• Protective: This is the most important benefit of beeswax and why it is used in so many skin products. It forms a protective barrier that helps protect your skin from things from the environment that can harm your skin, such as UV rays. While doing so, it also holds in moisture and reducing dryness. Many petroleum products out on the market will clog up your pores and may result in acne breakouts. Not beeswax, which is yet another reason why is used in many facial products.

This feature of being protective doesn't just apply to skin. It is a protective material in general, as it is used to make shoes waterproof, envelope seals, coatings on nails, and it even helps prevent rust.

  • Attracts Water: You may not have heard of this, but one of the main functions of any moisturizer is to attract water molecules, as it helps keep the skin dry. Beeswax is a natural substance that does this very well.
  • Vitamin A: Beeswax is an excellent source of this vitamin, which helps reverse the effects of aging skin and gives people a rejuvenate look.

So these benefits are much more related to why it is used in skin products, but what about as far as candles go? Well, as it is the most natural form of wax, it is even more environmentally friendly than soy wax and much better for your lungs.

They also have a natural honey fragrance, and because of this is used in soaps and perfumes. This scent is not super strong, it is more of a faint light scent, which is another reason people sometimes prefer other types of wax. It is definitely the least aroma centered wax, but it's light natural scent smells much cleaner than any chemically designed aroma you might get.

How To Make Beeswax Candles

Materials (for one candle)

  • 8-12 oz. of Beeswax
  • Glass container, around 8-12 oz. is recommended
  • Candlewick
  • Hot glue gun

Procedure

  1. Start by melting the beeswax, which is the same process for any type of wax. If you don't know how to do that, read our article on the subject here. I would recommend using the double boiler method, as it is the cleanest and most effective.
  2. While the wax is melting, affix the candlewick to the bottom of your container, making sure it sticks straight up and about 3-4 inches above the top.
  3. Once the wax is completely liquefied, simply just pour the wax into the jars, and then let it harden. Once it is hard, you are finished and your candle is ready to be used

As you can see, these steps and materials are the exact same for any other type of candle you may be making. This will be true with nearly every candle you make, so once you know how to make one candle, you know how to make them all.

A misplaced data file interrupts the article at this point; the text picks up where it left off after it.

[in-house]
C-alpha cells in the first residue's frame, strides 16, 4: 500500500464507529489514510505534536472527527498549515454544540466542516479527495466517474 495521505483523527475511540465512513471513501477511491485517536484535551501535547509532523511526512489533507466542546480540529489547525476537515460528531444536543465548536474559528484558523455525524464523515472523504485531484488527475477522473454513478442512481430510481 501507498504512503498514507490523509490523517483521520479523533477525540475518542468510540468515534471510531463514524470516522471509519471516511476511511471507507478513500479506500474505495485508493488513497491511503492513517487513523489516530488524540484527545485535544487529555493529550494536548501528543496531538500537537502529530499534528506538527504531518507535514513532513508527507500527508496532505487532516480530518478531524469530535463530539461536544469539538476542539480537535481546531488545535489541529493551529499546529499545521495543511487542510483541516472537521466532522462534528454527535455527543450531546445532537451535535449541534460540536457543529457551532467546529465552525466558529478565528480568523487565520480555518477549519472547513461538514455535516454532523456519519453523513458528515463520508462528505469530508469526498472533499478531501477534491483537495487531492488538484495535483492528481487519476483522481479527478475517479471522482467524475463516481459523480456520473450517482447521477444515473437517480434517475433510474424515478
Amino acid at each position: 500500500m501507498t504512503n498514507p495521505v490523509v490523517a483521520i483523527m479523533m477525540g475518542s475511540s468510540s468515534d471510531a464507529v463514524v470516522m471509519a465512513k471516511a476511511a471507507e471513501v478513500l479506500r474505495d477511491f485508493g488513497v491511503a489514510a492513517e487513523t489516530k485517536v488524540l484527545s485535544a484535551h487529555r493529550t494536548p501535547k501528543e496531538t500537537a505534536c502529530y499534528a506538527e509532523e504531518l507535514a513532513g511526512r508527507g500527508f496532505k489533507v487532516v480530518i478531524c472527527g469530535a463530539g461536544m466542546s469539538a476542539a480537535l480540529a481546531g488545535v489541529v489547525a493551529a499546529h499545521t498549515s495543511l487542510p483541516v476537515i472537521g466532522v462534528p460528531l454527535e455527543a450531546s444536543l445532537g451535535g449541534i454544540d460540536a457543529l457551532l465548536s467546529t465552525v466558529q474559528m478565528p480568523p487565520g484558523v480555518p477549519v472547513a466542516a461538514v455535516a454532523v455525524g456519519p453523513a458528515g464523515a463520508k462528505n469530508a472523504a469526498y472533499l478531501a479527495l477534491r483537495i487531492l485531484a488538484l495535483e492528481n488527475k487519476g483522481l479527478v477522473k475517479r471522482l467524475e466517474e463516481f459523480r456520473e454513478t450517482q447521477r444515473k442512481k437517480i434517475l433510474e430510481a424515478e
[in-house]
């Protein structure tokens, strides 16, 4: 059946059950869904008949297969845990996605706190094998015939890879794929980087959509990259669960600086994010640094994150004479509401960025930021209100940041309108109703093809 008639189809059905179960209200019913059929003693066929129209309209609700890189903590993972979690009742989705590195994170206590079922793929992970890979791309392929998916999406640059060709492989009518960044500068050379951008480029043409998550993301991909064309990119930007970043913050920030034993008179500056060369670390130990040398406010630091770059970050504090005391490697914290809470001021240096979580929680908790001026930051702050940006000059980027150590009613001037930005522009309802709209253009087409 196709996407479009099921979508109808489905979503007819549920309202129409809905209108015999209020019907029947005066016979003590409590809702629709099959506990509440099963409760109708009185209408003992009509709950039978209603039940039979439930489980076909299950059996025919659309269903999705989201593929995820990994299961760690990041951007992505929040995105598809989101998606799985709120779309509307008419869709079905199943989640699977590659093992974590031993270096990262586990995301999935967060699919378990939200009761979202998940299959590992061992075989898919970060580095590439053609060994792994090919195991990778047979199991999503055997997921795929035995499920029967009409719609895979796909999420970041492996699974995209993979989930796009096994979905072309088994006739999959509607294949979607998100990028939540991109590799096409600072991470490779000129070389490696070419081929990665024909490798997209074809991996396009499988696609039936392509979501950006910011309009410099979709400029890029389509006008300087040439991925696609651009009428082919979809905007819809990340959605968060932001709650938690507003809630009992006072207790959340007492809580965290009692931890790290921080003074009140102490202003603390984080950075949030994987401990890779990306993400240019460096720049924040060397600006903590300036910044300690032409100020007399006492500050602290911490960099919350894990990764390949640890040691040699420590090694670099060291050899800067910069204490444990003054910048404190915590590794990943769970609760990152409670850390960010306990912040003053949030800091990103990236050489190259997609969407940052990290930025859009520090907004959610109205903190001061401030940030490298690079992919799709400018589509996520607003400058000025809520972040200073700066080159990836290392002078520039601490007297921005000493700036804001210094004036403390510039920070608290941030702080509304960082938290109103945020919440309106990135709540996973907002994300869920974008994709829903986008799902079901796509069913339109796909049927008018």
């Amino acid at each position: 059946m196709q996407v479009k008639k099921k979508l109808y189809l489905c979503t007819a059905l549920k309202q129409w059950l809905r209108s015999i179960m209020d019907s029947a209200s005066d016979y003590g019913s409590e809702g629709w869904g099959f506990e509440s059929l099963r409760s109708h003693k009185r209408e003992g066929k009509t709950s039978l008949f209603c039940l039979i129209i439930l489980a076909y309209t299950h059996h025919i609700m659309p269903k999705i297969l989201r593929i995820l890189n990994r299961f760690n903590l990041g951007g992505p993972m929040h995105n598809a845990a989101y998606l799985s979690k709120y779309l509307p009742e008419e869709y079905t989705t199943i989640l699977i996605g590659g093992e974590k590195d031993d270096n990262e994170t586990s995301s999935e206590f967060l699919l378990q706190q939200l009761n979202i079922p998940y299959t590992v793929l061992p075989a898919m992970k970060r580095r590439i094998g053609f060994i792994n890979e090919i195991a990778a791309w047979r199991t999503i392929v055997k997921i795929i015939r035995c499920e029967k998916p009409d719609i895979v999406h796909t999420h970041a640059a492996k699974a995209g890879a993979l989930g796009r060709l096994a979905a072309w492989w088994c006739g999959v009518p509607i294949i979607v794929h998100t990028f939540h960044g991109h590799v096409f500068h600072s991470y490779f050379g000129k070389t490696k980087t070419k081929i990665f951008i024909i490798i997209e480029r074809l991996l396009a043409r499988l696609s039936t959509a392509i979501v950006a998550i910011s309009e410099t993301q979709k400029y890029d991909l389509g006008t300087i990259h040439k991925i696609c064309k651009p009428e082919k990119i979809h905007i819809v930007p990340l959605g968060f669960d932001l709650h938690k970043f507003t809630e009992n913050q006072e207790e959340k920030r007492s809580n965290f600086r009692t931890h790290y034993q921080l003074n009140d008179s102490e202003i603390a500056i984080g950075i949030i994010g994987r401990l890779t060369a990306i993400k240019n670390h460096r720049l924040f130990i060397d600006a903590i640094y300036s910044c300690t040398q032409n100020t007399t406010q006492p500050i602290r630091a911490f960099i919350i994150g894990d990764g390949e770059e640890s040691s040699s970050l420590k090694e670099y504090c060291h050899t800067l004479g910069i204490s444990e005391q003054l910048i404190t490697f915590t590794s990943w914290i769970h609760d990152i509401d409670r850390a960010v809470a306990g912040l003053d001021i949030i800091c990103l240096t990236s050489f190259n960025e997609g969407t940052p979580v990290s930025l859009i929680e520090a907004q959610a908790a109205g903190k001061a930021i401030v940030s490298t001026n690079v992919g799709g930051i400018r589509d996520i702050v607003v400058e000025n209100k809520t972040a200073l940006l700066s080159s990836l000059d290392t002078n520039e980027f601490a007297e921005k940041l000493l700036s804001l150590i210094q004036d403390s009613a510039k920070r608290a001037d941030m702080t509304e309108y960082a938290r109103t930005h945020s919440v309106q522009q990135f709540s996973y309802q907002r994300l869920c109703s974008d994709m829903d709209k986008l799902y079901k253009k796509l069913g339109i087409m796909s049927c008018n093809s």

Note that I didn't include adding essential or fragrance oils to these steps, but you definitely can if you want. Just know that beeswax doesn't hold on to scents nearly as effective as other waxes do. If you do want to add scents, I would pick stronger ones, like peppermint and cinnamon, and use more than you normally would. Also, it has been found that adding coconut oil to the wax helps it retain some fragrances as well. I would recommend just getting the natural aroma of honey, even though it is faint, but it still can be soothing.

Summary

Beeswax is the original and most natural wax in the world. It is created naturally by bees, and over the years it has been found to have a wide array of benefits. It is great for your skin as it moisturizes and protects it throughout the day. It is used in many skin products as well as protectiveness for many other materials. There are literally hundreds of real-world applications that beeswax is used in.  

As far as candles go, beeswax is the most natural way to go, and it provides a sweet, light honey aroma that is natural and beautiful. It is also much healthier for your lungs than many chemical-ridden candles that you may find on the market. 

Making these beeswax candles is also a very simple process as you can see, as it is no different than any other technique. If you want high-quality beeswax candles, but don't want to spend a fortune, making them yourself is definitely the best way to go.

If you have any additional questions about our products, don't hesitate to contact us and we will get back to you as soon as possible




Dustin Holta
Dustin Holta